Oil prices rose this morning in the wake of the United States’s new get-tough policy on oil from Iran.
Three days ago, Secretary of State Michael Pompeo announced that, as of next week, the US will issue no more waivers to countries importing Iranian crude.
This means that eight countries currently exempt from US sanctions if they buy oil from Iran will face penalties should they continue to do so after 2 May.
“Accelerating our pressure campaign”
Mr Pompeo said: “The Trump Administration has taken Iran’s oil exports to historic lows, and we are dramatically accelerating our pressure campaign in a calibrated way that meets our national security objectives while maintaining well supplied global oil markets.
“We stand by our allies and partners as they transition away from Iranian crude to other alternatives. We have had extensive and productive discussions with Saudi Arabia, the United Arab Emirates, and other major producers to ease this transition and ensure sufficient supply. This, in addition to increasing US production, underscores our confidence that energy markets will remain well supplied.”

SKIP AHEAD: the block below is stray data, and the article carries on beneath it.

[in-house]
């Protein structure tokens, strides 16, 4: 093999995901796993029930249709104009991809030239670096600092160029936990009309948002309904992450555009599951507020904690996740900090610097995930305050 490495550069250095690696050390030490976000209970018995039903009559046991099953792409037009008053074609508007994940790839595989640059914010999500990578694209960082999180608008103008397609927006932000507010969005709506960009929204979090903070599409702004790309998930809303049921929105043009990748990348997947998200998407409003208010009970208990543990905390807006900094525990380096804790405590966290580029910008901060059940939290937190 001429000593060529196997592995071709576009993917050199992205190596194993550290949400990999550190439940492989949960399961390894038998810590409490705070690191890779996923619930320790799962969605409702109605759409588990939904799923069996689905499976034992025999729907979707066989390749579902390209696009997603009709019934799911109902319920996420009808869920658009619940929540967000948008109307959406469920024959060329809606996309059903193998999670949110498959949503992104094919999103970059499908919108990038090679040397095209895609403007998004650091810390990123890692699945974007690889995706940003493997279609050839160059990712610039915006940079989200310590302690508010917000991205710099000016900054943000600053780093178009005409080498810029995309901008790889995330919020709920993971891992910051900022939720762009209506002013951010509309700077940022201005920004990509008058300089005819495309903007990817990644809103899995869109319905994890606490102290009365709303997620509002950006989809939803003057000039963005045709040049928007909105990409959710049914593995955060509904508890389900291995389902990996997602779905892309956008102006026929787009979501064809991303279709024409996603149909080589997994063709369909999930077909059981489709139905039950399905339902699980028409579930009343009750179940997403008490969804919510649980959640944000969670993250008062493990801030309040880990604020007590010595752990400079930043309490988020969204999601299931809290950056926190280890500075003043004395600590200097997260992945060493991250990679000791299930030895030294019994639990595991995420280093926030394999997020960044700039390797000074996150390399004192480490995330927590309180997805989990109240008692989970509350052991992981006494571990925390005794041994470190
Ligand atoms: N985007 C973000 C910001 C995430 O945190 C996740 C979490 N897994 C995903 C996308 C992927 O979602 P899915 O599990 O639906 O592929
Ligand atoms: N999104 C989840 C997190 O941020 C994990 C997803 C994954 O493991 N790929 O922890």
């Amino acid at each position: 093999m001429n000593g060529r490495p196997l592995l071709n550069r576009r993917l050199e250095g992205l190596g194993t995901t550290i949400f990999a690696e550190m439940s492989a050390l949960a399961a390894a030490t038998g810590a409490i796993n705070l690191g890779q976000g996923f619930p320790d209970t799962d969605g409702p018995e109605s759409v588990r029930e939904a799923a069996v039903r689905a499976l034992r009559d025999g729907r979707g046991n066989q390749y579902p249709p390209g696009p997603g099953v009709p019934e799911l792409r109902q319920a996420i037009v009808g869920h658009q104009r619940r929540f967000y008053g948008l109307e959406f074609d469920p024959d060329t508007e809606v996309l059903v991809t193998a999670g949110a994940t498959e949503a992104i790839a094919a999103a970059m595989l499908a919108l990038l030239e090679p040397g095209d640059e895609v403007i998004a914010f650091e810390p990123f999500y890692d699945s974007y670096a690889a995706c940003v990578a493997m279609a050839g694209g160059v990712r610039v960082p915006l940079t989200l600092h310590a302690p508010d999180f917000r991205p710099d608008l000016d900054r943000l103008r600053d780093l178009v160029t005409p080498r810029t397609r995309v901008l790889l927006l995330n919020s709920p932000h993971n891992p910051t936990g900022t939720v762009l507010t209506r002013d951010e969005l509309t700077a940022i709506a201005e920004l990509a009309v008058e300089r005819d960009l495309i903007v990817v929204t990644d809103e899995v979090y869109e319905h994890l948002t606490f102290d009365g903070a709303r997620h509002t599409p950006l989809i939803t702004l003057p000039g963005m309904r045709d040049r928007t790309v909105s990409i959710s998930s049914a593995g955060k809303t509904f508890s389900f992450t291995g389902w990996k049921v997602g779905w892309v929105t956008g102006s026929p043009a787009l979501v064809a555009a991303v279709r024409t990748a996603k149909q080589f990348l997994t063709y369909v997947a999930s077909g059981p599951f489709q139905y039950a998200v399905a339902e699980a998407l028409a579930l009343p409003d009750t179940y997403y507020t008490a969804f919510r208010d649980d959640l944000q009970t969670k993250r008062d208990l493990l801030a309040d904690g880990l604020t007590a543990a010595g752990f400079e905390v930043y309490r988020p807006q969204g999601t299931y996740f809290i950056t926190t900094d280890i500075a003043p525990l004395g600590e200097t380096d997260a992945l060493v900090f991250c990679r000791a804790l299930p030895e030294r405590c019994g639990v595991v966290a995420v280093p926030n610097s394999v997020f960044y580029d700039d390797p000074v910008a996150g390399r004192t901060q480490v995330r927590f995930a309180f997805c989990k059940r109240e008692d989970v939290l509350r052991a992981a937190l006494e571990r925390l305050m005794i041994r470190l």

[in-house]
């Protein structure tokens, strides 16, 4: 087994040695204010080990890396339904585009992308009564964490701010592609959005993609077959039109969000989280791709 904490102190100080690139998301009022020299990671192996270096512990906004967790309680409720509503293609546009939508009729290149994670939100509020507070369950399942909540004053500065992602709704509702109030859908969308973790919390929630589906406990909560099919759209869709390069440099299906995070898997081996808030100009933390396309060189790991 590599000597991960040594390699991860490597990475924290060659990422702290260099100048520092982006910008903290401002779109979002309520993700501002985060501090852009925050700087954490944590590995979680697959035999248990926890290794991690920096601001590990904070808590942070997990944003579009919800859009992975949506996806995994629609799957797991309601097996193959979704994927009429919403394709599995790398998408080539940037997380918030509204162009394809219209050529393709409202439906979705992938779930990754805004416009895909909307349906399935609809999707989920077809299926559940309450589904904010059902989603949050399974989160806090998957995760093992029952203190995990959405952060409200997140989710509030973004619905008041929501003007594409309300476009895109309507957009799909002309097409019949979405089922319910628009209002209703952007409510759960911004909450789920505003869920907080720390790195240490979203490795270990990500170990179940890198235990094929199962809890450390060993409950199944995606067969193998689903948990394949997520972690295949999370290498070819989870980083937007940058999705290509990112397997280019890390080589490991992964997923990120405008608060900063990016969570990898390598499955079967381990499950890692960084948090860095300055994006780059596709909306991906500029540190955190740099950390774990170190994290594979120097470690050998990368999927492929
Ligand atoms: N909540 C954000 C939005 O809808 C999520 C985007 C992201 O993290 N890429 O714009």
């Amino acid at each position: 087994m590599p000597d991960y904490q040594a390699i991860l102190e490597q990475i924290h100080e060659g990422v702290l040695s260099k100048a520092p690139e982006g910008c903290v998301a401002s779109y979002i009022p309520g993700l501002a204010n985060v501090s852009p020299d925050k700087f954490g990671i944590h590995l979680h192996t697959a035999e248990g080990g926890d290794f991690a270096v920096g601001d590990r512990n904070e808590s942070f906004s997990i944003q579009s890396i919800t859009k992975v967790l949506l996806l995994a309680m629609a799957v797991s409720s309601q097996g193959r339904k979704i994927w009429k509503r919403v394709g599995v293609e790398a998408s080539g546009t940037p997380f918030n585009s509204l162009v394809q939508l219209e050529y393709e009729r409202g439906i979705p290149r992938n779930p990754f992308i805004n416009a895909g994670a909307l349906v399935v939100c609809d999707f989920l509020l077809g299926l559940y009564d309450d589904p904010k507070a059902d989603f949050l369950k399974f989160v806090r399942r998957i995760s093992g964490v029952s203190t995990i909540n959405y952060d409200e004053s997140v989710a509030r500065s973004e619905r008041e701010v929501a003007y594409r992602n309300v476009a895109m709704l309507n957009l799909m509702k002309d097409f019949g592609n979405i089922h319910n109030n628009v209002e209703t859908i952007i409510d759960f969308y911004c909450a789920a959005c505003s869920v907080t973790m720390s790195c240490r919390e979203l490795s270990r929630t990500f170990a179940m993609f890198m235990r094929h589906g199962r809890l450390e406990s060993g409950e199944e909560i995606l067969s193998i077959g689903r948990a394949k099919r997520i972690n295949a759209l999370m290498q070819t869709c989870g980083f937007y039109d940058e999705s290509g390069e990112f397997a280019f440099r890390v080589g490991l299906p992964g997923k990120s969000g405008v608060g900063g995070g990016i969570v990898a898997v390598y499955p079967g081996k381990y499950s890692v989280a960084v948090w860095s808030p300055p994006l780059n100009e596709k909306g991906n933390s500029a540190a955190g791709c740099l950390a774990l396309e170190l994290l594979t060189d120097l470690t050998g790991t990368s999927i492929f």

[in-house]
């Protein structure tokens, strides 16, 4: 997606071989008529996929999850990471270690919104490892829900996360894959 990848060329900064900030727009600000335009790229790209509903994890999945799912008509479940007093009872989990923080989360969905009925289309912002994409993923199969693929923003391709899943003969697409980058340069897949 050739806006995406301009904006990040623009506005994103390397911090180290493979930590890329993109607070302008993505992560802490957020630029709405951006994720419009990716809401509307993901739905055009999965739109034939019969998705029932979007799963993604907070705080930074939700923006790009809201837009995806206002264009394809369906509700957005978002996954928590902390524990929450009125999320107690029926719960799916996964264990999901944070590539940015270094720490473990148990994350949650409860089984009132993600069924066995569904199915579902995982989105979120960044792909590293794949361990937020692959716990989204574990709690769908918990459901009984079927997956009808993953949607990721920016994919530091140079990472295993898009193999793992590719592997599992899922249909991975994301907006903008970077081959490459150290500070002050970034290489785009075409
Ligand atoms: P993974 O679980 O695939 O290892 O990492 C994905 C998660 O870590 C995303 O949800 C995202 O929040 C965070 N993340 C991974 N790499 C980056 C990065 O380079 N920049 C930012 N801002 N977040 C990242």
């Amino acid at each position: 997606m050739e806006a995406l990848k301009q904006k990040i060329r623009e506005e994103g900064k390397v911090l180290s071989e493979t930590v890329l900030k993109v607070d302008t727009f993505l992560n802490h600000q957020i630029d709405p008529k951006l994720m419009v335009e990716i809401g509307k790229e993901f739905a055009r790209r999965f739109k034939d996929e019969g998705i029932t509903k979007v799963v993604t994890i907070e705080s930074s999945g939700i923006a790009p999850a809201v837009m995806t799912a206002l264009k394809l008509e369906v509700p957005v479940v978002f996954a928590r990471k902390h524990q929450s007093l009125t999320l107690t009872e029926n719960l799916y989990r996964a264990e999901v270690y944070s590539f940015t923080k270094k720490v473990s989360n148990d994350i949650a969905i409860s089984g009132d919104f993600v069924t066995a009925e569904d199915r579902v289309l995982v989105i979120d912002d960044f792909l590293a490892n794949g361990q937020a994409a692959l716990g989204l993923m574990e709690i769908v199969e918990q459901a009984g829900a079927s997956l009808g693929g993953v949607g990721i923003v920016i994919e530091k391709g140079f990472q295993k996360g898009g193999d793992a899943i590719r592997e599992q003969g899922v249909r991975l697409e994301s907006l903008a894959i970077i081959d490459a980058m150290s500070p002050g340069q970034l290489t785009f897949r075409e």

The State Department, America’s foreign ministry, added: “Today’s announcement builds on the already significant successes of our pressure campaign.
“We will continue to apply maximum pressure on the Iranian regime until its leaders change their destructive behaviour, respect the rights of the Iranian people, and return to the negotiating table.”
China and Turkey may ignore ban
The move was seen as symbolising a new assertiveness as the US, for decades a massive oil importer, becomes a major player in crude markets. The Economist noted: “As recently as 2015 it was illegal to export oil. Within ten years the shale boom has transformed it into the world’s biggest producer of crude. No longer must it tiptoe around regimes whose policies it detests but whose oil it craves.”
The net effect may be to take oil prices out of the limited range in which they have traded during the past 12 months. On 25 March, a month ago, Brent stood at $67.21 a barrel and WTI changed hands at $59.41 on 27 March,
Three months ago, on 25 January, Brent was worth $61.64 a barrel and WTI $53.69.
Over 12 months, the price of both these benchmark crudes has barely moved. On 25 April 2018, Brent was trading at $74 a barrel and WTI at $68.05.
US sanctions were imposed on Iran at the end of last year as President Donald Trump walked away from a 2015 agreement to allow oil exports in return for tougher controls on the country’s nuclear programme. The move is a source of tension between Washington and Brussels, as the European Union believes Iran has kept its side of the bargain.